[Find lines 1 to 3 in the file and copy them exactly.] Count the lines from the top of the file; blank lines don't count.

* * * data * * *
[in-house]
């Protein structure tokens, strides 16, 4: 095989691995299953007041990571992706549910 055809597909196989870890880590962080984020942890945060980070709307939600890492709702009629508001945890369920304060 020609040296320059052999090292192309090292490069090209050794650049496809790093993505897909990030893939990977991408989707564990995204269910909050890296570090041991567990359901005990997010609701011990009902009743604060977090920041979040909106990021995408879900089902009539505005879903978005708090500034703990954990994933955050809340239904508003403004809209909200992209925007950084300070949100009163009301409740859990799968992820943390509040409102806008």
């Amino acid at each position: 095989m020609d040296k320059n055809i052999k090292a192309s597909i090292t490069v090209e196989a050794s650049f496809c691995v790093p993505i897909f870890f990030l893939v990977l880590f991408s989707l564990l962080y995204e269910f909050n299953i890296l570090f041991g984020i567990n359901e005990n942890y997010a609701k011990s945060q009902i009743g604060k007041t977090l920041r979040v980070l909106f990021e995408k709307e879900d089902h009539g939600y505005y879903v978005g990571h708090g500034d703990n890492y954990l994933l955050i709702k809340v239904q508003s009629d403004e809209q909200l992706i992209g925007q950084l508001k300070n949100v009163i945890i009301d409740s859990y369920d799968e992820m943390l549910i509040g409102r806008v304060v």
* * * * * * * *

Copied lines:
[in-house]
């Protein structure tokens, strides 16, 4: 095989691995299953007041990571992706549910 055809597909196989870890880590962080984020942890945060980070709307939600890492709702009629508001945890369920304060 020609040296320059052999090292192309090292490069090209050794650049496809790093993505897909990030893939990977991408989707564990995204269910909050890296570090041991567990359901005990997010609701011990009902009743604060977090920041979040909106990021995408879900089902009539505005879903978005708090500034703990954990994933955050809340239904508003403004809209909200992209925007950084300070949100009163009301409740859990799968992820943390509040409102806008």
């Amino acid at each position: 095989m020609d040296k320059n055809i052999k090292a192309s597909i090292t490069v090209e196989a050794s650049f496809c691995v790093p993505i897909f870890f990030l893939v990977l880590f991408s989707l564990l962080y995204e269910f909050n299953i890296l570090f041991g984020i567990n359901e005990n942890y997010a609701k011990s945060q009902i009743g604060k007041t977090l920041r979040v980070l909106f990021e995408k709307e879900d089902h009539g939600y505005y879903v978005g990571h708090g500034d703990n890492y954990l994933l955050i709702k809340v239904q508003s009629d403004e809209q909200l992706i992209g925007q950084l508001k300070n949100v009163i945890i009301d409740s859990y369920d799968e992820m943390l549910i509040g409102r806008v304060v």